With Nexus One And Quattro, The Knives Are Out Between Apple And Google

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Two days ago, the knives came out in full view between Apple and Google. On the same day that Google launched its latest Nexus One Android phone, Apple announced the $275 million acquisition of Quattro Wireless, a mobile advertising platform. It was as if Steve Jobs was sending Eric Schmidt a very public message: You mess with my business, and I’ll mess with yours.

With the Nexus One, Google basically designed its own phone and is selling it directly to consumers through a new Google online phone store. It is getting into Apple’s territory: making devices and merchandising them. Likewise, by buying Quattro, Apple is moving into Google’s territory: namely, advertising. The Quattro deal was also a response to Google’s previously announced $750 million acquisition of mobile advertising network AdMob, which Apple also tried to buy.

Apple and Google have been warily circling each other since last summer when Eric Schmidt left Apple’s board of directors because Google was becoming too much of a direct competitor. As I noted back then:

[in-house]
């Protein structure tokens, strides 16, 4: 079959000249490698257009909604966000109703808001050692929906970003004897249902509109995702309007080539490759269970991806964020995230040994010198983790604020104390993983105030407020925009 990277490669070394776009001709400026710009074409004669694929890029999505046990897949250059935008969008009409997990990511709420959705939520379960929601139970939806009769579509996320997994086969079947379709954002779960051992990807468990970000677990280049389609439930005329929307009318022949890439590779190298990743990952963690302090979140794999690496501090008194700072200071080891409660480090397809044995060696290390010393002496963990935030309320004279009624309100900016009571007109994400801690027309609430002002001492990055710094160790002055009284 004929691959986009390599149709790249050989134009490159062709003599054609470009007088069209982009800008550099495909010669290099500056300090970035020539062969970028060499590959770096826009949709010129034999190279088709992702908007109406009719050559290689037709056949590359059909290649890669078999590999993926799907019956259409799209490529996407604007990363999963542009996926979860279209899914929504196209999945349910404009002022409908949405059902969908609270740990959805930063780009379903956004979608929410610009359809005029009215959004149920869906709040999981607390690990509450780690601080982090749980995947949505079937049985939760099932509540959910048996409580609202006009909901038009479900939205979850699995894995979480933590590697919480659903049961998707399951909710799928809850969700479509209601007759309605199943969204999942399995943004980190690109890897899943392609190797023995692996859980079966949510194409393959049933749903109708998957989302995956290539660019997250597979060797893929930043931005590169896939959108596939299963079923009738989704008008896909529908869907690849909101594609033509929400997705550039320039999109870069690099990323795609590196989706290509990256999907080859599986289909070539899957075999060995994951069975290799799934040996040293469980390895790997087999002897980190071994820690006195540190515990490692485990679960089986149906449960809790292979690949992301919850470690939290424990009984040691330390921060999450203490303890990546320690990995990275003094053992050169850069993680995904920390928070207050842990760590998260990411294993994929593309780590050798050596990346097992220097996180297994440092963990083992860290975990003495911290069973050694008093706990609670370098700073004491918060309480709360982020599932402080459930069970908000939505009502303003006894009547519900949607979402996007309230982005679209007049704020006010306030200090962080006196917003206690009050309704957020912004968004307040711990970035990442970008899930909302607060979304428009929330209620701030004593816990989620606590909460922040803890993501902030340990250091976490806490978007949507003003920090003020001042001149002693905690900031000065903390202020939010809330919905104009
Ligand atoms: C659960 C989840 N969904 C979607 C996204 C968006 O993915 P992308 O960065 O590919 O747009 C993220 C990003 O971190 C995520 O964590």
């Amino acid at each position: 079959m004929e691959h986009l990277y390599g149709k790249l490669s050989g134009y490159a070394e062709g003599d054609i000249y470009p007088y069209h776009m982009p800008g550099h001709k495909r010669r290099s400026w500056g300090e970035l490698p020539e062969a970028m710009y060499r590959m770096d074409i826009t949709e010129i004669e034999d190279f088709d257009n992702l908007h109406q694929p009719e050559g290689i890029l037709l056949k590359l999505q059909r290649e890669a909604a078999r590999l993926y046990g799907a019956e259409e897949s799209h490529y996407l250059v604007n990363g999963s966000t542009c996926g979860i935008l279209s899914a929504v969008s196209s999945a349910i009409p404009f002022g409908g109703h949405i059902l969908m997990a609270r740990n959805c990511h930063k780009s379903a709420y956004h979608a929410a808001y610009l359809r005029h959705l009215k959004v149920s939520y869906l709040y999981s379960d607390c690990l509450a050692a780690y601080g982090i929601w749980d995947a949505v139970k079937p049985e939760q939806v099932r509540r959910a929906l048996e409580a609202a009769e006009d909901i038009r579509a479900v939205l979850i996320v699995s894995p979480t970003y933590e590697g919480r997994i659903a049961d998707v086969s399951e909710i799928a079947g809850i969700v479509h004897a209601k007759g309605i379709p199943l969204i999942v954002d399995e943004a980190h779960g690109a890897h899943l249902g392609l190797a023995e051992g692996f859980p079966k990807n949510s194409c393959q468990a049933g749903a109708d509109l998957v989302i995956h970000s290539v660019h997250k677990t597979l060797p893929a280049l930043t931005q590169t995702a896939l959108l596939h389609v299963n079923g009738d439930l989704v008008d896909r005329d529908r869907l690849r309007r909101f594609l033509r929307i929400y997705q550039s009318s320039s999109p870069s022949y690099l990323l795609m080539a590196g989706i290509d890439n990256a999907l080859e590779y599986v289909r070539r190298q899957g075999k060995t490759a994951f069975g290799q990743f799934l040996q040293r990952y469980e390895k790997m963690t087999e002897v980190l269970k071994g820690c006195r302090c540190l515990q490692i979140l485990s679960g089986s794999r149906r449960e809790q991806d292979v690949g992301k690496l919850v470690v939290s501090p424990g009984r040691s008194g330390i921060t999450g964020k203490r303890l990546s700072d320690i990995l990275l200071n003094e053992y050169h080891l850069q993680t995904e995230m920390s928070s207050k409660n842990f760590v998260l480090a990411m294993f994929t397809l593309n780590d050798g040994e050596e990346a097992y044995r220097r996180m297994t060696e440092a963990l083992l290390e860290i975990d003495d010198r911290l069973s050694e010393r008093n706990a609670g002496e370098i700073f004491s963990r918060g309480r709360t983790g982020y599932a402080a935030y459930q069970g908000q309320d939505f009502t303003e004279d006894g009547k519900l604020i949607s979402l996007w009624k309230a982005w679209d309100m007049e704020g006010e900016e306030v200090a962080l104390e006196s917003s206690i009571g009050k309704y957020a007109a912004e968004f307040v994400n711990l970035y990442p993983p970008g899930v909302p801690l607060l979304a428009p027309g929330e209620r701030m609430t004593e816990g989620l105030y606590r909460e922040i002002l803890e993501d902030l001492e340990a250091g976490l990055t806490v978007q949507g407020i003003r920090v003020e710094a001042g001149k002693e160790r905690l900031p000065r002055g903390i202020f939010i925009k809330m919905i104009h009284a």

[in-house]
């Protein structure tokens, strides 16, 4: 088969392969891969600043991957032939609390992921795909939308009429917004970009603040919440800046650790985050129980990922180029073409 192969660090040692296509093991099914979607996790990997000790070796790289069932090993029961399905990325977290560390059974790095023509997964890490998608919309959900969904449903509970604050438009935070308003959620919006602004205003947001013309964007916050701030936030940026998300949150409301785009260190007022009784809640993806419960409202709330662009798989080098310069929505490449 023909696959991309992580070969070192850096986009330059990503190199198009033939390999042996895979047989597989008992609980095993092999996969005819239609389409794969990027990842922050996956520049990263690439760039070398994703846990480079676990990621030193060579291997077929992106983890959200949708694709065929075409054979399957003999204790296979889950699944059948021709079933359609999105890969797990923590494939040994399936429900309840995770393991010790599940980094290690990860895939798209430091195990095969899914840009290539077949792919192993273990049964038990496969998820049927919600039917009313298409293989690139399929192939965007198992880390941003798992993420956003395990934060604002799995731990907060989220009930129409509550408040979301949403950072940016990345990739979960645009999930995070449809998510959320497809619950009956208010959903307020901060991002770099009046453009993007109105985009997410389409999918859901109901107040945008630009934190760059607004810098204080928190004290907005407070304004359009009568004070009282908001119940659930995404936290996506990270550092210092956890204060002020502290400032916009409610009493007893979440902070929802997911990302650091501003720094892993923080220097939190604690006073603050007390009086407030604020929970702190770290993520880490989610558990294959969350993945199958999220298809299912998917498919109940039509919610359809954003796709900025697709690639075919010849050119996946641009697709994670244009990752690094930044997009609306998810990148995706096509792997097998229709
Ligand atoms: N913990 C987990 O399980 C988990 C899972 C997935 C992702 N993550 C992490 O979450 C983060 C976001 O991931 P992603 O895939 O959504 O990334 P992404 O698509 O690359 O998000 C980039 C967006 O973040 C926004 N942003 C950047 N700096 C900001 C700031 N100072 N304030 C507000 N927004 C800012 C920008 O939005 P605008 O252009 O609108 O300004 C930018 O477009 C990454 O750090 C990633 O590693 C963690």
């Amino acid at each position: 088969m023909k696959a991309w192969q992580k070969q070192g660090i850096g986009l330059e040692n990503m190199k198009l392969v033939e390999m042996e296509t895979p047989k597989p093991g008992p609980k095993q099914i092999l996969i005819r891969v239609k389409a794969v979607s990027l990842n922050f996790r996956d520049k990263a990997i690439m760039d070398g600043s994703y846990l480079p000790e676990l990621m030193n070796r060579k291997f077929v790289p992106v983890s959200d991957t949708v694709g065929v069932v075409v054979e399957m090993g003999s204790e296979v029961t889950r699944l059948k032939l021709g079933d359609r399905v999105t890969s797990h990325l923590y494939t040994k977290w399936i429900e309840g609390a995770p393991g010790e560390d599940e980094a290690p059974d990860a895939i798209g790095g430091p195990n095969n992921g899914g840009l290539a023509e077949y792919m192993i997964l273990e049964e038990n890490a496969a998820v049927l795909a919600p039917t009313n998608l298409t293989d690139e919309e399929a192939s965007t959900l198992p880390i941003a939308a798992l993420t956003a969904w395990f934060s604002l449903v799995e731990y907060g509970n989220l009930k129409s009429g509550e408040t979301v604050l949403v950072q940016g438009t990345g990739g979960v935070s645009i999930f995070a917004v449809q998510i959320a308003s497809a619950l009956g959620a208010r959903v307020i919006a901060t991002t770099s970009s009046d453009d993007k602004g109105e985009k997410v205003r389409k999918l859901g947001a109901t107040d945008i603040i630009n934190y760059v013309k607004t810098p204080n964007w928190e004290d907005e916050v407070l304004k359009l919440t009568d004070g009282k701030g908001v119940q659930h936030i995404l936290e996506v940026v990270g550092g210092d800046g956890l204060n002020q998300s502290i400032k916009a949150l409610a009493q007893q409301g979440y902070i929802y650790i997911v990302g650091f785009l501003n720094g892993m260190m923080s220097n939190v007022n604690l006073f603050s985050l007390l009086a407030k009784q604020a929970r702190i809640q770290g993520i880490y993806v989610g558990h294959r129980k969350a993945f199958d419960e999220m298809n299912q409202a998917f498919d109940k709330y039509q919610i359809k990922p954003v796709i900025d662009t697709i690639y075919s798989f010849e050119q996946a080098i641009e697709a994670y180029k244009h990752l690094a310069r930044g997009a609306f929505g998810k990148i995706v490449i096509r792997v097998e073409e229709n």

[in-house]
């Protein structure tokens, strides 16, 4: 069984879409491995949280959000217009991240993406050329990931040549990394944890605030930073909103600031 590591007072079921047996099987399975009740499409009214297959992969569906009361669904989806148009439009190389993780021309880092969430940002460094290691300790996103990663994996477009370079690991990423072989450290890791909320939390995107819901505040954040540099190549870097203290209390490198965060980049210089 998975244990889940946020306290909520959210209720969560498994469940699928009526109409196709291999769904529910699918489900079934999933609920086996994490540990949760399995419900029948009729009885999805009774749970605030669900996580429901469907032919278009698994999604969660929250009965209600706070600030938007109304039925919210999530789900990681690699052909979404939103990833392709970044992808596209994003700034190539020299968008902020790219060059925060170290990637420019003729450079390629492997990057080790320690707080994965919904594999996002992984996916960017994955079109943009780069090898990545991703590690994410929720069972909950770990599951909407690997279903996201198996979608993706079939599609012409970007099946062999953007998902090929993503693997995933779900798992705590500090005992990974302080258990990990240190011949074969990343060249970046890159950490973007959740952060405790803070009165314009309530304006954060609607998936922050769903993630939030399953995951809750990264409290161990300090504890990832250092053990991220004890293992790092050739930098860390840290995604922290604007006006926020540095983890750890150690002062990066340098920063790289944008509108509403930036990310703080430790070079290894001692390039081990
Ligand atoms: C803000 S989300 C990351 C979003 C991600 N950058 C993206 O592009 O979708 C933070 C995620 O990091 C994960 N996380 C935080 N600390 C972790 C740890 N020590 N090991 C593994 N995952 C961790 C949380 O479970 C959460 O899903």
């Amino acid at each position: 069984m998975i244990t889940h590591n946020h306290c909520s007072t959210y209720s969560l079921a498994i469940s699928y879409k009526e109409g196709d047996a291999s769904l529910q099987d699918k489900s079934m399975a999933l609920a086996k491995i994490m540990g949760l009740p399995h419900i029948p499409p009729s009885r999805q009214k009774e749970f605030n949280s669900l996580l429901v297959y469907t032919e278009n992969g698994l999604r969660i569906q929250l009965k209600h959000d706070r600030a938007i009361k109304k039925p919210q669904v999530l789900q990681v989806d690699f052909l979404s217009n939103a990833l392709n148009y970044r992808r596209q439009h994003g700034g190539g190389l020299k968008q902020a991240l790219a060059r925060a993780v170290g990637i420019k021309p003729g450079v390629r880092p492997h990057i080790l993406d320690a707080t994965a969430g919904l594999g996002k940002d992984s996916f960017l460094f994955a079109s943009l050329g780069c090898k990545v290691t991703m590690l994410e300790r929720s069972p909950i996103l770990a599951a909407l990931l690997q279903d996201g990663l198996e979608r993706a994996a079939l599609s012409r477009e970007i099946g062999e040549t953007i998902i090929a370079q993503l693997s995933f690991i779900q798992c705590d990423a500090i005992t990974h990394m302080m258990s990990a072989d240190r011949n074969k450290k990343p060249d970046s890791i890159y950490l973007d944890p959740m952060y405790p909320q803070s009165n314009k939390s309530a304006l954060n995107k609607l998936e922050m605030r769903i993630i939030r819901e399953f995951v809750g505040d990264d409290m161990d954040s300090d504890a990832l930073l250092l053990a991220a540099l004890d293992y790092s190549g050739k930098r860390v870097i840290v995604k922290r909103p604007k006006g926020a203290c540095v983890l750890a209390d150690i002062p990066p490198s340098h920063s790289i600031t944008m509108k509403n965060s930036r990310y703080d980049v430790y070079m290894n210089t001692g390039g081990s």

Asked to choose between furthering Apple’s mobile agenda or Google’s, Schmidt must choose Google’s. It is his fiduciary duty. That conflict is only going to grow.

This week that conflict came to a head. Both companies are on uncertain ground. Google is not a device company any more than Apple is an advertising company. Of course, Apple doesn’t like the threat that Android represents. It’s Windows all over again: a single OS on many devices.

But Apple is also afraid of Google’s blade coming dangerously close to its own heart. Many of the iPhone’s core apps are made by Google, such as Gmail, Maps, and YouTube. Apple cannot afford to cede more control of the iPhone over to Google. This is the reason why it blocked the Google Voice app from the iPhone, and it is the reason why it bought Quattro. To the extent that advertising is going to be a revenue stream for iPhone apps, Apple needs to have a play there. And that is what the Quattro deal is about—ads in apps, not on mobile Websites. If Apple hadn’t bought Quattro, it would just be handing over advertising dollars on the iPhone to Google and AdMob. Now watch as Apple tries to make Quattro the preferred advertising network for iPhone apps.

Google is equally out of its element. I’s taking a huge risk by pushing its own Android phones at the expense of its partners like Motorola. That strategy could backfire if other mobile phone manufacturers decide Android is just not worth supporting. You know how most knife fights end. Both parties usually end up pretty bloody.

Photo credit: Flickr/Daniel R. Blume.

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